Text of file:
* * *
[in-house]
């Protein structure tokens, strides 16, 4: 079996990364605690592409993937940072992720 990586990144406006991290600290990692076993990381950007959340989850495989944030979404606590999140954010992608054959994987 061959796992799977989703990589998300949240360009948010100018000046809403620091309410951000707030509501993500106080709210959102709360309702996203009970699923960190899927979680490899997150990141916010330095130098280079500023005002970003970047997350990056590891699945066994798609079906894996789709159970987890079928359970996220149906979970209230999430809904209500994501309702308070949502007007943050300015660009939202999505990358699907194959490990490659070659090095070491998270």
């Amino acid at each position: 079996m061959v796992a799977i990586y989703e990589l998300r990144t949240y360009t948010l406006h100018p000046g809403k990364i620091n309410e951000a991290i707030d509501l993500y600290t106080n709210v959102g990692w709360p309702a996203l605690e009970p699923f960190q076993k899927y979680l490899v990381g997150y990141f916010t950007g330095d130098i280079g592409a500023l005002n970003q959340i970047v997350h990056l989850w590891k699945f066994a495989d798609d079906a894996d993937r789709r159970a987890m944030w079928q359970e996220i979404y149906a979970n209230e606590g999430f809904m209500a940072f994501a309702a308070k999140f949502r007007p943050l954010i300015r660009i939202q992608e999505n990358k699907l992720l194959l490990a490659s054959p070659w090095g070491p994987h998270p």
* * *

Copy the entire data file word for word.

[in-house]
């Protein structure tokens, strides 16, 4: 079996990364605690592409993937940072992720 990586990144406006991290600290990692076993990381950007959340989850495989944030979404606590999140954010992608054959994987 061959796992799977989703990589998300949240360009948010100018000046809403620091309410951000707030509501993500106080709210959102709360309702996203009970699923960190899927979680490899997150990141916010330095130098280079500023005002970003970047997350990056590891699945066994798609079906894996789709159970987890079928359970996220149906979970209230999430809904209500994501309702308070949502007007943050300015660009939202999505990358699907194959490990490659070659090095070491998270």
């Amino acid at each position: 079996m061959v796992a799977i990586y989703e990589l998300r990144t949240y360009t948010l406006h100018p000046g809403k990364i620091n309410e951000a991290i707030d509501l993500y600290t106080n709210v959102g990692w709360p309702a996203l605690e009970p699923f960190q076993k899927y979680l490899v990381g997150y990141f916010t950007g330095d130098i280079g592409a500023l005002n970003q959340i970047v997350h990056l989850w590891k699945f066994a495989d798609d079906a894996d993937r789709r159970a987890m944030w079928q359970e996220i979404y149906a979970n209230e606590g999430f809904m209500a940072f994501a309702a308070k999140f949502r007007p943050l954010i300015r660009i939202q992608e999505n990358k699907l992720l194959l490990a490659s054959p070659w090095g070491p994987h998270p």